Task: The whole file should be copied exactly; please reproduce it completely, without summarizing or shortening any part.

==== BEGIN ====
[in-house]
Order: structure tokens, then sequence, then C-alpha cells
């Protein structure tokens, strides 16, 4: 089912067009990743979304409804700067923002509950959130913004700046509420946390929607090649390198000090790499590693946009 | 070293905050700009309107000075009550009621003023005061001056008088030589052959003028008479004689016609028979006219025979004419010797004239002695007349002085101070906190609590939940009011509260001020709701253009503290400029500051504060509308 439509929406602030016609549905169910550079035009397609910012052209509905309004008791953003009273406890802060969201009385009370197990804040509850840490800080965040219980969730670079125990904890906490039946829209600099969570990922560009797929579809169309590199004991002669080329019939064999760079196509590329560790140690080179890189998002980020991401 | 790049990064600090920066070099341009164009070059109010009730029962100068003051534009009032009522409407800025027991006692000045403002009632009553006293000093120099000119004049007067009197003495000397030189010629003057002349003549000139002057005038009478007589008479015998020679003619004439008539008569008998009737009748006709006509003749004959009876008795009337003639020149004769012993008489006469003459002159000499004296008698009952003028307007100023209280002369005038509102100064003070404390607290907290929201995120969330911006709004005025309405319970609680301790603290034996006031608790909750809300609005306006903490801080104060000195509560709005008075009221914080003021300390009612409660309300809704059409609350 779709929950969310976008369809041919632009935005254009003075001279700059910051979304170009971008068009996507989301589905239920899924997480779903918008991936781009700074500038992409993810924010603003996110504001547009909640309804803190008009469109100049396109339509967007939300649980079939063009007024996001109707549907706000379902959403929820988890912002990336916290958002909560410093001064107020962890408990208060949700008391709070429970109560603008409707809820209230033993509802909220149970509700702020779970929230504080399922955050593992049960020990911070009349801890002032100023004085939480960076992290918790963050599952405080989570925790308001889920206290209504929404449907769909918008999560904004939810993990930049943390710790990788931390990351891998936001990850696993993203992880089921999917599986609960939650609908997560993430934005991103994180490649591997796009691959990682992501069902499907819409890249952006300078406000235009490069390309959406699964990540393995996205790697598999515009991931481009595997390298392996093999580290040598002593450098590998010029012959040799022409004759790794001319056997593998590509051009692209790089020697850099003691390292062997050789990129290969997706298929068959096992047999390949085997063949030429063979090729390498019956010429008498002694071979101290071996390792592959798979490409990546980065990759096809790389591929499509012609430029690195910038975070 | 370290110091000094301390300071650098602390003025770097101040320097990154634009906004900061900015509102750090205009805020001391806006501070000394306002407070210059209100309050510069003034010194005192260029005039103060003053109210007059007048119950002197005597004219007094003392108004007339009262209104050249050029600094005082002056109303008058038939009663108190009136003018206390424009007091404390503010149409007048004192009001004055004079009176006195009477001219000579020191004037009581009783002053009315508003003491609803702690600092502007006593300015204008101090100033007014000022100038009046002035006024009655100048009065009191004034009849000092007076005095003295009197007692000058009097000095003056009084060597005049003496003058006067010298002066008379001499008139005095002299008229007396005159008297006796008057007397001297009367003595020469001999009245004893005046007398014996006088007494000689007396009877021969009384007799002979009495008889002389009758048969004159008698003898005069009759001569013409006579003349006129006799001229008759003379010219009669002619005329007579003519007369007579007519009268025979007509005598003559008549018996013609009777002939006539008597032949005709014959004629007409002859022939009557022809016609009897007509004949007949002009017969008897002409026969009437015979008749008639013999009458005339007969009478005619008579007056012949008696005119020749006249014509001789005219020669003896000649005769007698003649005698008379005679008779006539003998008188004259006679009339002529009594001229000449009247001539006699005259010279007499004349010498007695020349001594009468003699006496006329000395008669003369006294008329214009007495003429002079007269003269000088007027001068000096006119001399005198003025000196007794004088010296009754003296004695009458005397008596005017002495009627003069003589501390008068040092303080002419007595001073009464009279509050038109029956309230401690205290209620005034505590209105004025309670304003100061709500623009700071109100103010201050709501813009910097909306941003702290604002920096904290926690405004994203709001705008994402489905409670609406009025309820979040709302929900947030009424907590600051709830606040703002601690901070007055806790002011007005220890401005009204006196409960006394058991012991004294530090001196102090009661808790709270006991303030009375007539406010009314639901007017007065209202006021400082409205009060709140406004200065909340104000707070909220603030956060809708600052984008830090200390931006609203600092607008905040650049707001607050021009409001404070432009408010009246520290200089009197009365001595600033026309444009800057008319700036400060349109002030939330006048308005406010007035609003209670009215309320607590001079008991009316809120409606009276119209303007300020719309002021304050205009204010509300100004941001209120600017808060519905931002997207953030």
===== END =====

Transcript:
[in-house]
Order: structure tokens, then sequence, then C-alpha cells
């Protein structure tokens, strides 16, 4: 089912067009990743979304409804700067923002509950959130913004700046509420946390929607090649390198000090790499590693946009 | 070293905050700009309107000075009550009621003023005061001056008088030589052959003028008479004689016609028979006219025979004419010797004239002695007349002085101070906190609590939940009011509260001020709701253009503290400029500051504060509308 439509929406602030016609549905169910550079035009397609910012052209509905309004008791953003009273406890802060969201009385009370197990804040509850840490800080965040219980969730670079125990904890906490039946829209600099969570990922560009797929579809169309590199004991002669080329019939064999760079196509590329560790140690080179890189998002980020991401 | 790049990064600090920066070099341009164009070059109010009730029962100068003051534009009032009522409407800025027991006692000045403002009632009553006293000093120099000119004049007067009197003495000397030189010629003057002349003549000139002057005038009478007589008479015998020679003619004439008539008569008998009737009748006709006509003749004959009876008795009337003639020149004769012993008489006469003459002159000499004296008698009952003028307007100023209280002369005038509102100064003070404390607290907290929201995120969330911006709004005025309405319970609680301790603290034996006031608790909750809300609005306006903490801080104060000195509560709005008075009221914080003021300390009612409660309300809704059409609350 779709929950969310976008369809041919632009935005254009003075001279700059910051979304170009971008068009996507989301589905239920899924997480779903918008991936781009700074500038992409993810924010603003996110504001547009909640309804803190008009469109100049396109339509967007939300649980079939063009007024996001109707549907706000379902959403929820988890912002990336916290958002909560410093001064107020962890408990208060949700008391709070429970109560603008409707809820209230033993509802909220149970509700702020779970929230504080399922955050593992049960020990911070009349801890002032100023004085939480960076992290918790963050599952405080989570925790308001889920206290209504929404449907769909918008999560904004939810993990930049943390710790990788931390990351891998936001990850696993993203992880089921999917599986609960939650609908997560993430934005991103994180490649591997796009691959990682992501069902499907819409890249952006300078406000235009490069390309959406699964990540393995996205790697598999515009991931481009595997390298392996093999580290040598002593450098590998010029012959040799022409004759790794001319056997593998590509051009692209790089020697850099003691390292062997050789990129290969997706298929068959096992047999390949085997063949030429063979090729390498019956010429008498002694071979101290071996390792592959798979490409990546980065990759096809790389591929499509012609430029690195910038975070 | 370290110091000094301390300071650098602390003025770097101040320097990154634009906004900061900015509102750090205009805020001391806006501070000394306002407070210059209100309050510069003034010194005192260029005039103060003053109210007059007048119950002197005597004219007094003392108004007339009262209104050249050029600094005082002056109303008058038939009663108190009136003018206390424009007091404390503010149409007048004192009001004055004079009176006195009477001219000579020191004037009581009783002053009315508003003491609803702690600092502007006593300015204008101090100033007014000022100038009046002035006024009655100048009065009191004034009849000092007076005095003295009197007692000058009097000095003056009084060597005049003496003058006067010298002066008379001499008139005095002299008229007396005159008297006796008057007397001297009367003595020469001999009245004893005046007398014996006088007494000689007396009877021969009384007799002979009495008889002389009758048969004159008698003898005069009759001569013409006579003349006129006799001229008759003379010219009669002619005329007579003519007369007579007519009268025979007509005598003559008549018996013609009777002939006539008597032949005709014959004629007409002859022939009557022809016609009897007509004949007949002009017969008897002409026969009437015979008749008639013999009458005339007969009478005619008579007056012949008696005119020749006249014509001789005219020669003896000649005769007698003649005698008379005679008779006539003998008188004259006679009339002529009594001229000449009247001539006699005259010279007499004349010498007695020349001594009468003699006496006329000395008669003369006294008329214009007495003429002079007269003269000088007027001068000096006119001399005198003025000196007794004088010296009754003296004695009458005397008596005017002495009627003069003589501390008068040092303080002419007595001073009464009279509050038109029956309230401690205290209620005034505590209105004025309670304003100061709500623009700071109100103010201050709501813009910097909306941003702290604002920096904290926690405004994203709001705008994402489905409670609406009025309820979040709302929900947030009424907590600051709830606040703002601690901070007055806790002011007005220890401005009204006196409960006394058991012991004294530090001196102090009661808790709270006991303030009375007539406010009314639901007017007065209202006021400082409205009060709140406004200065909340104000707070909220603030956060809708600052984008830090200390931006609203600092607008905040650049707001607050021009409001404070432009408010009246520290200089009197009365001595600033026309444009800057008319700036400060349109002030939330006048308005406010007035609003209670009215309320607590001079008991009316809120409606009276119209303007300020719309002021304050205009204010509300100004941001209120600017808060519905931002997207953030």